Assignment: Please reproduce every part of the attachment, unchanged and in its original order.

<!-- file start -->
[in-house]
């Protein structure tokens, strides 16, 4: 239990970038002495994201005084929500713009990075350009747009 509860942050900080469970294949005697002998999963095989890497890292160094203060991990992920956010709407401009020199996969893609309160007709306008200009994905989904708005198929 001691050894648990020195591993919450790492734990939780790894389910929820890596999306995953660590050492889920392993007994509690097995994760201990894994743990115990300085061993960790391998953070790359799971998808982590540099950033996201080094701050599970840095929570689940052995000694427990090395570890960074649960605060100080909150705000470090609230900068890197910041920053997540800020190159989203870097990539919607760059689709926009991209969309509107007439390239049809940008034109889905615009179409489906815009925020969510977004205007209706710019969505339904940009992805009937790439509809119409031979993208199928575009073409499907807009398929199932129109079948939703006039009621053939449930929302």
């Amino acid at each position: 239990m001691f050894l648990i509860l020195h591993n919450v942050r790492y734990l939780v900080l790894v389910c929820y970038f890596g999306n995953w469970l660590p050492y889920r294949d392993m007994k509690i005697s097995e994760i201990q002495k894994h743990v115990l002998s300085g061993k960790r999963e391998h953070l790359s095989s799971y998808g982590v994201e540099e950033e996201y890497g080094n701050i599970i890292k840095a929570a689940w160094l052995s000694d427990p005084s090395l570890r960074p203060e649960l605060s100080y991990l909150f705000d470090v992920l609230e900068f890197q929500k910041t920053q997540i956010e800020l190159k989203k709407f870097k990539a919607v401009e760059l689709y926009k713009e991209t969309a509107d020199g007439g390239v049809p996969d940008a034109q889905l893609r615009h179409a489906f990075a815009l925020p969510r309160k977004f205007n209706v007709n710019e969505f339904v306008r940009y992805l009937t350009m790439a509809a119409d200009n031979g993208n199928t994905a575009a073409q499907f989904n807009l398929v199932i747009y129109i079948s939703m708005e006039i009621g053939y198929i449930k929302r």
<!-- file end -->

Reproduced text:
[in-house]
């Protein structure tokens, strides 16, 4: 239990970038002495994201005084929500713009990075350009747009 509860942050900080469970294949005697002998999963095989890497890292160094203060991990992920956010709407401009020199996969893609309160007709306008200009994905989904708005198929 001691050894648990020195591993919450790492734990939780790894389910929820890596999306995953660590050492889920392993007994509690097995994760201990894994743990115990300085061993960790391998953070790359799971998808982590540099950033996201080094701050599970840095929570689940052995000694427990090395570890960074649960605060100080909150705000470090609230900068890197910041920053997540800020190159989203870097990539919607760059689709926009991209969309509107007439390239049809940008034109889905615009179409489906815009925020969510977004205007209706710019969505339904940009992805009937790439509809119409031979993208199928575009073409499907807009398929199932129109079948939703006039009621053939449930929302």
């Amino acid at each position: 239990m001691f050894l648990i509860l020195h591993n919450v942050r790492y734990l939780v900080l790894v389910c929820y970038f890596g999306n995953w469970l660590p050492y889920r294949d392993m007994k509690i005697s097995e994760i201990q002495k894994h743990v115990l002998s300085g061993k960790r999963e391998h953070l790359s095989s799971y998808g982590v994201e540099e950033e996201y890497g080094n701050i599970i890292k840095a929570a689940w160094l052995s000694d427990p005084s090395l570890r960074p203060e649960l605060s100080y991990l909150f705000d470090v992920l609230e900068f890197q929500k910041t920053q997540i956010e800020l190159k989203k709407f870097k990539a919607v401009e760059l689709y926009k713009e991209t969309a509107d020199g007439g390239v049809p996969d940008a034109q889905l893609r615009h179409a489906f990075a815009l925020p969510r309160k977004f205007n209706v007709n710019e969505f339904v306008r940009y992805l009937t350009m790439a509809a119409d200009n031979g993208n199928t994905a575009a073409q499907f989904n807009l398929v199932i747009y129109i079948s939703m708005e006039i009621g053939y198929i449930k929302r």